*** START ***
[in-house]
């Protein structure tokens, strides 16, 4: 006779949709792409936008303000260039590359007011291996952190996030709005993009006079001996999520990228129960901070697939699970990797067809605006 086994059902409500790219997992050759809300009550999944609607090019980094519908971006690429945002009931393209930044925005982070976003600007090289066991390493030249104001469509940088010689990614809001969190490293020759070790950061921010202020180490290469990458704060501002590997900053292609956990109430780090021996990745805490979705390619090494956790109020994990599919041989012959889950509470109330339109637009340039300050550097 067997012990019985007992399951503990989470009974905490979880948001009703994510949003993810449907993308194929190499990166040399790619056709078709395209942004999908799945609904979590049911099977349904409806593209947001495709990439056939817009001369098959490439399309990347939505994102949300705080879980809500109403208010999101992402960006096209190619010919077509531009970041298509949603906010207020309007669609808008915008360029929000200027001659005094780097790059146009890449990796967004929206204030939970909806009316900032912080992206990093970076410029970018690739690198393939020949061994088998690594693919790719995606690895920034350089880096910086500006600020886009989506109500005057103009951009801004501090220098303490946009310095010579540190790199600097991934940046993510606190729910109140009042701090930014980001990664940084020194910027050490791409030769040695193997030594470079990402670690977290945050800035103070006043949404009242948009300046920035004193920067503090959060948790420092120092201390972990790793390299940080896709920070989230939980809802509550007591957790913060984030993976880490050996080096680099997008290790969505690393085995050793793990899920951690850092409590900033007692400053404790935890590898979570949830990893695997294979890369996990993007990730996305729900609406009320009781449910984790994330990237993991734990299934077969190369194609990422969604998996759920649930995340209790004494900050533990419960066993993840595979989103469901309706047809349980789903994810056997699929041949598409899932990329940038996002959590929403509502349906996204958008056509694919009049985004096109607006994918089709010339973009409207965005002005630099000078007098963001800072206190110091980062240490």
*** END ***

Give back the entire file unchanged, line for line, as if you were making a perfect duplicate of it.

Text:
[in-house]
């Protein structure tokens, strides 16, 4: 006779949709792409936008303000260039590359007011291996952190996030709005993009006079001996999520990228129960901070697939699970990797067809605006 086994059902409500790219997992050759809300009550999944609607090019980094519908971006690429945002009931393209930044925005982070976003600007090289066991390493030249104001469509940088010689990614809001969190490293020759070790950061921010202020180490290469990458704060501002590997900053292609956990109430780090021996990745805490979705390619090494956790109020994990599919041989012959889950509470109330339109637009340039300050550097 067997012990019985007992399951503990989470009974905490979880948001009703994510949003993810449907993308194929190499990166040399790619056709078709395209942004999908799945609904979590049911099977349904409806593209947001495709990439056939817009001369098959490439399309990347939505994102949300705080879980809500109403208010999101992402960006096209190619010919077509531009970041298509949603906010207020309007669609808008915008360029929000200027001659005094780097790059146009890449990796967004929206204030939970909806009316900032912080992206990093970076410029970018690739690198393939020949061994088998690594693919790719995606690895920034350089880096910086500006600020886009989506109500005057103009951009801004501090220098303490946009310095010579540190790199600097991934940046993510606190729910109140009042701090930014980001990664940084020194910027050490791409030769040695193997030594470079990402670690977290945050800035103070006043949404009242948009300046920035004193920067503090959060948790420092120092201390972990790793390299940080896709920070989230939980809802509550007591957790913060984030993976880490050996080096680099997008290790969505690393085995050793793990899920951690850092409590900033007692400053404790935890590898979570949830990893695997294979890369996990993007990730996305729900609406009320009781449910984790994330990237993991734990299934077969190369194609990422969604998996759920649930995340209790004494900050533990419960066993993840595979989103469901309706047809349980789903994810056997699929041949598409899932990329940038996002959590929403509502349906996204958008056509694919009049985004096109607006994918089709010339973009409207965005002005630099000078007098963001800072206190110091980062240490």